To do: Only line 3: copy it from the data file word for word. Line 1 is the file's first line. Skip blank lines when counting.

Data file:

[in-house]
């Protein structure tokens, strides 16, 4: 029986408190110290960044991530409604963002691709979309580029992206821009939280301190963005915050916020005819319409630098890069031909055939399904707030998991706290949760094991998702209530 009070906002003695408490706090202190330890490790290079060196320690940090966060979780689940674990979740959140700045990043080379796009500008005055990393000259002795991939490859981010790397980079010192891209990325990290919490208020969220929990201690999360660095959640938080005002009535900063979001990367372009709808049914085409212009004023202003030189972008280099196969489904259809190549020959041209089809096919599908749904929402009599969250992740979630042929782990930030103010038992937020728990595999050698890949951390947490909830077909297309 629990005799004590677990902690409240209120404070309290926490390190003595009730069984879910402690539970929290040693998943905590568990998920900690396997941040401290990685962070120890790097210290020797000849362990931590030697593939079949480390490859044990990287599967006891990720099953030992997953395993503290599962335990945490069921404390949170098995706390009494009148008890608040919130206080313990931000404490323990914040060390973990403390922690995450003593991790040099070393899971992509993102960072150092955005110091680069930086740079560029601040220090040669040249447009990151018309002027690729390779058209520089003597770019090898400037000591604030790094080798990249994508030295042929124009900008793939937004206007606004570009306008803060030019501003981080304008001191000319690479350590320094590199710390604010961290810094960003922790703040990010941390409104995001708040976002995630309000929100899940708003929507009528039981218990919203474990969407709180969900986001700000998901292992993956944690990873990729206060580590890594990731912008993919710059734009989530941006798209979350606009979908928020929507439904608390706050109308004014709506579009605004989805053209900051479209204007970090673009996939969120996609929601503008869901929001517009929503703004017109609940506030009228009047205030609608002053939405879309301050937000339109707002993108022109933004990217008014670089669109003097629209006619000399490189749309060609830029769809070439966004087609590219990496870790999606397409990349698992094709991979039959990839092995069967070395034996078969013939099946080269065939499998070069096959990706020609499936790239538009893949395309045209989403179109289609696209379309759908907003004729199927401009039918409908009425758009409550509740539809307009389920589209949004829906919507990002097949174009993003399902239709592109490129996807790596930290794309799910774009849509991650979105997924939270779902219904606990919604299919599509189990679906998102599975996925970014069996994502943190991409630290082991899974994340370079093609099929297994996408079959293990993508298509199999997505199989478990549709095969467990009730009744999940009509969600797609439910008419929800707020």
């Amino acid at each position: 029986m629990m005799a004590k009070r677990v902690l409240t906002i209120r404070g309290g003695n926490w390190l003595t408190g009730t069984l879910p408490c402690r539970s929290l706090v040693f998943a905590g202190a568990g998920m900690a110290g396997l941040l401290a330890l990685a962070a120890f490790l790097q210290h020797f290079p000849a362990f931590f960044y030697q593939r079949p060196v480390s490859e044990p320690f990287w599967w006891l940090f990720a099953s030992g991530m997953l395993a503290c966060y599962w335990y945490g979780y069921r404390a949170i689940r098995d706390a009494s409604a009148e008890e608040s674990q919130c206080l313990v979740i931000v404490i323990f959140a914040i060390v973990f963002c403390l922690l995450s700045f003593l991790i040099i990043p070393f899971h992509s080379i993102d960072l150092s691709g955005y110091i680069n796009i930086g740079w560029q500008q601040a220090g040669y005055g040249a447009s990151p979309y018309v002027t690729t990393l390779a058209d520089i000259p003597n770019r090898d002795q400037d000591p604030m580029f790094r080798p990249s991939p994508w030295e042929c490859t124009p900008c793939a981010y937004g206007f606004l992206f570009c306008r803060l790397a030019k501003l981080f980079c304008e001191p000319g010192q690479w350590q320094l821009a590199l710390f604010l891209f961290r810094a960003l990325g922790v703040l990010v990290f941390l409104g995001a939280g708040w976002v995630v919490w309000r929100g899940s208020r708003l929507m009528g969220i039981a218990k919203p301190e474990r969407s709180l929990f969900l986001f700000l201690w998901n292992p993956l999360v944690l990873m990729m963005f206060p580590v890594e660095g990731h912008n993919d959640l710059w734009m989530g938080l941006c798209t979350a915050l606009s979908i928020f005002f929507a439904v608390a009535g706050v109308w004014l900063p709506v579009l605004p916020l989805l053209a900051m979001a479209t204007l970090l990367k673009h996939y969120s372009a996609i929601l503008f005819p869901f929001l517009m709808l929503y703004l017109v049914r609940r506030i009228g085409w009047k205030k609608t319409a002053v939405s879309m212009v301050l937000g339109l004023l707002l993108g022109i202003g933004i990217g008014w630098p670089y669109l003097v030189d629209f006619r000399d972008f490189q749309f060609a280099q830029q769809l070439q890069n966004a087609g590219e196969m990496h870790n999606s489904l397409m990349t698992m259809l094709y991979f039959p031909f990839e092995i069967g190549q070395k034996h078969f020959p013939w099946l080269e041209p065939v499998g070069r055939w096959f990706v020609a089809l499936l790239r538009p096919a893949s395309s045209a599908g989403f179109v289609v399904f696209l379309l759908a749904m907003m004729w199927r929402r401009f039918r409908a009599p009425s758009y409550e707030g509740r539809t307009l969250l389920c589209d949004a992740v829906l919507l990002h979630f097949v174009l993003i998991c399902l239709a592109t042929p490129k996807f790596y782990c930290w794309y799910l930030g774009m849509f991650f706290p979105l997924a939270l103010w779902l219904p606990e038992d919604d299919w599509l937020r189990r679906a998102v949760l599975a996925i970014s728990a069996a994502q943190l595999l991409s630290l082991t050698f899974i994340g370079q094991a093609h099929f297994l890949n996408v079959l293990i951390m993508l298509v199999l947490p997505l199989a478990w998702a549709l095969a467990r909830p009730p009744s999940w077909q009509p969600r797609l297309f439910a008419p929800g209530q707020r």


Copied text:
């Amino acid at each position: 029986m629990m005799a004590k009070r677990v902690l409240t906002i209120r404070g309290g003695n926490w390190l003595t408190g009730t069984l879910p408490c402690r539970s929290l706090v040693f998943a905590g202190a568990g998920m900690a110290g396997l941040l401290a330890l990685a962070a120890f490790l790097q210290h020797f290079p000849a362990f931590f960044y030697q593939r079949p060196v480390s490859e044990p320690f990287w599967w006891l940090f990720a099953s030992g991530m997953l395993a503290c966060y599962w335990y945490g979780y069921r404390a949170i689940r098995d706390a009494s409604a009148e008890e608040s674990q919130c206080l313990v979740i931000v404490i323990f959140a914040i060390v973990f963002c403390l922690l995450s700045f003593l991790i040099i990043p070393f899971h992509s080379i993102d960072l150092s691709g955005y110091i680069n796009i930086g740079w560029q500008q601040a220090g040669y005055g040249a447009s990151p979309y018309v002027t690729t990393l390779a058209d520089i000259p003597n770019r090898d002795q400037d000591p604030m580029f790094r080798p990249s991939p994508w030295e042929c490859t124009p900008c793939a981010y937004g206007f606004l992206f570009c306008r803060l790397a030019k501003l981080f980079c304008e001191p000319g010192q690479w350590q320094l821009a590199l710390f604010l891209f961290r810094a960003l990325g922790v703040l990010v990290f941390l409104g995001a939280g708040w976002v995630v919490w309000r929100g899940s208020r708003l929507m009528g969220i039981a218990k919203p301190e474990r969407s709180l929990f969900l986001f700000l201690w998901n292992p993956l999360v944690l990873m990729m963005f206060p580590v890594e660095g990731h912008n993919d959640l710059w734009m989530g938080l941006c798209t979350a915050l606009s979908i928020f005002f929507a439904v608390a009535g706050v109308w004014l900063p709506v579009l605004p916020l989805l053209a900051m979001a479209t204007l970090l990367k673009h996939y969120s372009a996609i929601l503008f005819p869901f929001l517009m709808l929503y703004l017109v049914r609940r506030i009228g085409w009047k205030k609608t319409a002053v939405s879309m212009v301050l937000g339109l004023l707002l993108g022109i202003g933004i990217g008014w630098p670089y669109l003097v030189d629209f006619r000399d972008f490189q749309f060609a280099q830029q769809l070439q890069n966004a087609g590219e196969m990496h870790n999606s489904l397409m990349t698992m259809l094709y991979f039959p031909f990839e092995i069967g190549q070395k034996h078969f020959p013939w099946l080269e041209p065939v499998g070069r055939w096959f990706v020609a089809l499936l790239r538009p096919a893949s395309s045209a599908g989403f179109v289609v399904f696209l379309l759908a749904m907003m004729w199927r929402r401009f039918r409908a009599p009425s758009y409550e707030g509740r539809t307009l969250l389920c589209d949004a992740v829906l919507l990002h979630f097949v174009l993003i998991c399902l239709a592109t042929p490129k996807f790596y782990c930290w794309y799910l930030g774009m849509f991650f706290p979105l997924a939270l103010w779902l219904p606990e038992d919604d299919w599509l937020r189990r679906a998102v949760l599975a996925i970014s728990a069996a994502q943190l595999l991409s630290l082991t050698f899974i994340g370079q094991a093609h099929f297994l890949n996408v079959l293990i951390m993508l298509v199999l947490p997505l199989a478990w998702a549709l095969a467990r909830p009730p009744s999940w077909q009509p969600r797609l297309f439910a008419p929800g209530q707020r």